If that’s a complicated and long sentence for you – don’t worry: we’ll break it down!
Central planning is much more predictable – but, in his opinion, a thousand times more dangerous.
Because, for one, it’s hypocritical.
It claims that it works for the liberty of everyone, when, in fact, there’s no way that it can ever be instituted in such manner in a democratic society.
Even if a large majority supports it, the minority which doesn’t will have to be violently forced to give up its private ownings – for the greater good. However – and this is even worse – that greater good has to be consciously decided by a group of people.
In 1921, describing the inevitability of class struggle, Lenin asked “Who, whom?” implicitly jumping over the verb “overtakes.”
Two decades later, Hayek responded with the same question. In his opinion, however, the original verb was wrong. It should have been “rules.”
There’s no socialist society or a welfare state Hayek is able to envision where the answer to that question is “the best.”
At the top of the government, instead of the benevolent philosophers of Plato, Hayek sees – echoing John Stuart Mill – a tyrannical minority, a group of oppressors who’ll use propaganda, conformity and scapegoats to remain in power.
And, in more than one way, Hayek was right. What he had predicted, happened in almost all communist countries of the Eastern Bloc.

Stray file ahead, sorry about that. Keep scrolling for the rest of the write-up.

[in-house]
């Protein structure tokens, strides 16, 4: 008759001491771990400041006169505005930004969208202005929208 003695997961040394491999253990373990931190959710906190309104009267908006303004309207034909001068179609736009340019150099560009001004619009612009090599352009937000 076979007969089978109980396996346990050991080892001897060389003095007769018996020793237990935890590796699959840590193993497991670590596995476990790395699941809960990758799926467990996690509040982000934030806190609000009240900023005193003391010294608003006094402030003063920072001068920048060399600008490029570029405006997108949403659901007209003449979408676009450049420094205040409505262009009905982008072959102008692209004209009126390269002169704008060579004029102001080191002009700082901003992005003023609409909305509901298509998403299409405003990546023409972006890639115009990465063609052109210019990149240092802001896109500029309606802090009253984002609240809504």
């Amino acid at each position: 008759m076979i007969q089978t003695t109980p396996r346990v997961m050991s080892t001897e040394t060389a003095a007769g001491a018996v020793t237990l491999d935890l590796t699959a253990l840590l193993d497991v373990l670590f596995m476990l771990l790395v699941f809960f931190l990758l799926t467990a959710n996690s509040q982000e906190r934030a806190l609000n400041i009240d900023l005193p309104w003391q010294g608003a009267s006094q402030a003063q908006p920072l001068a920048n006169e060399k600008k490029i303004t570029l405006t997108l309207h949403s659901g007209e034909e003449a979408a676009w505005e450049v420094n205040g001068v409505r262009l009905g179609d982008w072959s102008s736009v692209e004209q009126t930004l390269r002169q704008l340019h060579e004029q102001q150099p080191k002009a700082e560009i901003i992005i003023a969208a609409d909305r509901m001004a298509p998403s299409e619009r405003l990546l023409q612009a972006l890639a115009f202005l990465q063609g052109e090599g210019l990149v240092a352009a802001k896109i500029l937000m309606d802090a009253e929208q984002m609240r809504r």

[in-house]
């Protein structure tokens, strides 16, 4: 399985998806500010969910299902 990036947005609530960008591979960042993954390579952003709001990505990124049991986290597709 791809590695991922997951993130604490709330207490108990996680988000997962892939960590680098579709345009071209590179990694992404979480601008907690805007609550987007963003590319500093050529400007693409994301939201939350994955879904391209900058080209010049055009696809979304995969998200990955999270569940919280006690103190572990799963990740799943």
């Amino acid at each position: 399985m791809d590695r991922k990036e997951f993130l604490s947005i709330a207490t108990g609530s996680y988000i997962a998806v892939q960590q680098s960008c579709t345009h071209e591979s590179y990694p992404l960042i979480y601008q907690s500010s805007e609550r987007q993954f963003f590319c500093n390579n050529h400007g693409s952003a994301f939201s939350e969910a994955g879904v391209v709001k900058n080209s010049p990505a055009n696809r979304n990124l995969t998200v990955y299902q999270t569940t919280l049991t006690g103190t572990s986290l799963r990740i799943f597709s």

However, if we’re completely honest, he was also wrong on at least two accounts.
First of all, the Western democracies didn’t become socialist totalitarian states.
And, more importantly, many social welfare states – such as the Scandinavian countries – didn’t end up being totalitarian. On the contrary, in fact, they ended up being freer.
So, maybe the middle path is the right path?
Key Lessons from “The Road to Serfdom PDF”
1. Socialism and Nazism Are Both Threats to Individual Freedom
2. The State Is the Ultimate Monopoly
3. But the State Has to Do At Least Something
Socialism and Nazism Are Both Threats to Individual Freedom
Even though they were fierce enemies at the world’s stage of the 20th century, to Hayek, socialism and Nazism were pretty much the same; and, much more importantly, they were both enemies of humanity in general.
Because both defended collective values before individualistic. And because, in doing that, they were preparing the path to a complete elimination of liberty.
The State Is the Ultimate Monopoly
One of the worst things people fear in a free market economy is the possibility of a monopoly. Because, in that case you’re at the mercy of a single entity. However, what should you do in the case when the monopoly is not a company – but the whole state?
As Hayek writes: “while the last resort of a competitive economy is the bailiff, the ultimate sanction of a planned economy is the hangman.”
But the State Has to Do At Least Something
Hayek’s words are often taken to mean that libertarian society – one in which the role of the government is virtually non-existent – is the best possible society. However, it’s important to note that he thinks that there’s no such thing as a society without some state control.
In fact, here’s a sentence taken straight out of his book: “no system that could be rationally defended would the state just do nothing.”